Most commonly, patients remain asymptomatic reservoirs of the disease. In the minority of patients that are symptomatic, clinical signs depend on the location of the infection. Below are the common signs and symptoms associated with C. trachomatis urogenital infections.

  • Cervicitis: Approximately 70% of women will be asymptomatic or have mild symptoms such as vaginal discharge, bleeding, abdominal pain and dysuria.[5] Only a minority of women have the classic presentation of mucopurulent cervicitis with discharge and easily-induced endocervical bleeding.  
  • Pelvic Inflammatory Disease: This occurs when C. trachomatis ascends to the upper reproductive tract. Most commonly these patients will have abdominal or pelvic pain with or without signs and symptoms of cervicitis.
  • Urethritis: It is most commonly seen in men. There are subtle clinical differences between gonococcal urethritis and chlamydial urethritis, but making a reliable distinction without testing is not possible. It presents with dysuria and urethral discharge which is typically white, gray or sometimes clear, and may only be evident after penile "stripping" or during morning hours. 
  • Epididymitis: Typically, men will present with unilateral testicular pain and tenderness, possible hydrocele, palpable swelling of the epididymis and fever. 
  • Proctitis: Patients complain of rectal pain, discharge and bleeding in the setting of receptive anal intercourse. 
  • Lymphogranuloma venereum: Patients will present with a non-painful, small genital ulcer followed by the development of inguinal lymphadenopathy.

Evaluation

Among C. trachomatis infections, only trachoma is diagnosable on clinical grounds. Other chlamydial infections are associated with specific clinical syndromes but require laboratory confirmation. The gold standard for diagnosis of urogenital chlamydia infections is nucleic acid amplification testing (NAAT). This test is run on either the vaginal swabs for women or first-catch urine for men. Testing can also be performed on endocervical or urethral swabs. Alternative methods of testing include culture, rapid testing, serology, antigen detection and genetic probes. If there is no testing available, treatment is recommended based on clinical presentation.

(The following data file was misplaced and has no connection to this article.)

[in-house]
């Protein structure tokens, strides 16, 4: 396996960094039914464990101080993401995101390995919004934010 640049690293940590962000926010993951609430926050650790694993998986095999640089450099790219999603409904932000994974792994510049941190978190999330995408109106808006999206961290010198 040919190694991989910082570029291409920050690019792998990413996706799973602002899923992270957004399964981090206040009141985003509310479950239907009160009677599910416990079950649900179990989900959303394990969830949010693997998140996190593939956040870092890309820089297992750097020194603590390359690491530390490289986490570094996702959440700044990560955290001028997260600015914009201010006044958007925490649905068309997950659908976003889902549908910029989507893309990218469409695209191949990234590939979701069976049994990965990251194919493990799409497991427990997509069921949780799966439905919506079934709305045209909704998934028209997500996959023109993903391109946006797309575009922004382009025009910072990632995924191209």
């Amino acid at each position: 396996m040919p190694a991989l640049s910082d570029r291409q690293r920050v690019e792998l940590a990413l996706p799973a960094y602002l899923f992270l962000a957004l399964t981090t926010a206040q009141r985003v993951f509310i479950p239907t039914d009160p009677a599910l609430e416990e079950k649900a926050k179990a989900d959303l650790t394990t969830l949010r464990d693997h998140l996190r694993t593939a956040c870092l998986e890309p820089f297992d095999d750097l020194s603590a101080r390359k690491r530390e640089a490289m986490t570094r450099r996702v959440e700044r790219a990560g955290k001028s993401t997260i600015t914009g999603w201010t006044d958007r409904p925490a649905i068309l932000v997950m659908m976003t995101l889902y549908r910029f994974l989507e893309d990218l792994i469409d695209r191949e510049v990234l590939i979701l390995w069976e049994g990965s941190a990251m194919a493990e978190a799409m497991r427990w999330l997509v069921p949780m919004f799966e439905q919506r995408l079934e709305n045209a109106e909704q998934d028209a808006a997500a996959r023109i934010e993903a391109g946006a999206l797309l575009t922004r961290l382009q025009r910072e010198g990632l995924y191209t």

Treatment / Management

The goal of treatment is the prevention of complications associated with infection (e.g., PID, perihepatitis), to decrease the risk of transmission, and the resolution of symptoms.  Treatment for uncomplicated urogenital chlamydia infection is with azithromycin. Doxycycline is an alternative, but azithromycin is preferred as it is a single-dose therapy.

Chlamydial infection and gonococcal infections often coexist. In men, the driver behind co-treatment for urogenital gonococcal infection should be by detection of the organism on NAAT or gram stain. In women, the gram stain is less helpful due to the possibility of normal Neisseria species colonization within the vaginal flora. Therefore, co-treatment should be dependent on an assessment of individual patient risk and local prevalence rates.

Patients should have partners identified and tested. They should also be counseled on high-risk behaviors, avoid sexual activity for one week after initiating therapy, and should consider testing for HIV.

Verification of cure should occur either three weeks after treatment completion, and retesting should be performed at three months after treatment.

If symptoms persist after treatment, consider coinfection with a secondary bacterium or reinfection. 

Differential Diagnosis